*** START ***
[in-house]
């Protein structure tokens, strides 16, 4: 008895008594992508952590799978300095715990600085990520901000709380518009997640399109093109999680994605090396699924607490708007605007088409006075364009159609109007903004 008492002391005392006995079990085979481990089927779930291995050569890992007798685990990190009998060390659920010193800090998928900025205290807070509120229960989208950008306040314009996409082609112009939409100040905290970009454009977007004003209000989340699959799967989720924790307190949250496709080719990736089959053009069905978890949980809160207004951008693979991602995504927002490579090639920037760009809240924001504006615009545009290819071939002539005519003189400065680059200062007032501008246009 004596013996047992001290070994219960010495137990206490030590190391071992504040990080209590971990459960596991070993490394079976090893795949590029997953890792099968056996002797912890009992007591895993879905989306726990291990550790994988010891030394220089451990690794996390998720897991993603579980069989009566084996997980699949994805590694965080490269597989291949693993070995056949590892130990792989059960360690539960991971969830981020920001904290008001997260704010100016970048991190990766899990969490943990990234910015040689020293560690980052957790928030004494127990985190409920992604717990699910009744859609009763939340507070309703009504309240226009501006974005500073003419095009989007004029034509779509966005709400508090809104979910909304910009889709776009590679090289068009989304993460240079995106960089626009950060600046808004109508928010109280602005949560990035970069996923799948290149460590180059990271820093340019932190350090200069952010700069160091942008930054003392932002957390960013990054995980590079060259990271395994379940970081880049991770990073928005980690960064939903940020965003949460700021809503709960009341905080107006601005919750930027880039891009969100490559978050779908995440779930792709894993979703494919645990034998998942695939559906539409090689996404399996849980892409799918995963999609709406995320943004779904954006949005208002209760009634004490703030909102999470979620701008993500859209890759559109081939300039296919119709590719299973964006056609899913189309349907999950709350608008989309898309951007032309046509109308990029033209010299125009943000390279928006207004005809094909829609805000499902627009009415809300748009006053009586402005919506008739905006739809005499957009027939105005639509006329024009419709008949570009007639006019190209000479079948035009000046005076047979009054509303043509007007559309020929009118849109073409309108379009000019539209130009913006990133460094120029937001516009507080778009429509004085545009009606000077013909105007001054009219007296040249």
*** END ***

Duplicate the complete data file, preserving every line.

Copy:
[in-house]
């Protein structure tokens, strides 16, 4: 008895008594992508952590799978300095715990600085990520901000709380518009997640399109093109999680994605090396699924607490708007605007088409006075364009159609109007903004 008492002391005392006995079990085979481990089927779930291995050569890992007798685990990190009998060390659920010193800090998928900025205290807070509120229960989208950008306040314009996409082609112009939409100040905290970009454009977007004003209000989340699959799967989720924790307190949250496709080719990736089959053009069905978890949980809160207004951008693979991602995504927002490579090639920037760009809240924001504006615009545009290819071939002539005519003189400065680059200062007032501008246009 004596013996047992001290070994219960010495137990206490030590190391071992504040990080209590971990459960596991070993490394079976090893795949590029997953890792099968056996002797912890009992007591895993879905989306726990291990550790994988010891030394220089451990690794996390998720897991993603579980069989009566084996997980699949994805590694965080490269597989291949693993070995056949590892130990792989059960360690539960991971969830981020920001904290008001997260704010100016970048991190990766899990969490943990990234910015040689020293560690980052957790928030004494127990985190409920992604717990699910009744859609009763939340507070309703009504309240226009501006974005500073003419095009989007004029034509779509966005709400508090809104979910909304910009889709776009590679090289068009989304993460240079995106960089626009950060600046808004109508928010109280602005949560990035970069996923799948290149460590180059990271820093340019932190350090200069952010700069160091942008930054003392932002957390960013990054995980590079060259990271395994379940970081880049991770990073928005980690960064939903940020965003949460700021809503709960009341905080107006601005919750930027880039891009969100490559978050779908995440779930792709894993979703494919645990034998998942695939559906539409090689996404399996849980892409799918995963999609709406995320943004779904954006949005208002209760009634004490703030909102999470979620701008993500859209890759559109081939300039296919119709590719299973964006056609899913189309349907999950709350608008989309898309951007032309046509109308990029033209010299125009943000390279928006207004005809094909829609805000499902627009009415809300748009006053009586402005919506008739905006739809005499957009027939105005639509006329024009419709008949570009007639006019190209000479079948035009000046005076047979009054509303043509007007559309020929009118849109073409309108379009000019539209130009913006990133460094120029937001516009507080778009429509004085545009009606000077013909105007001054009219007296040249």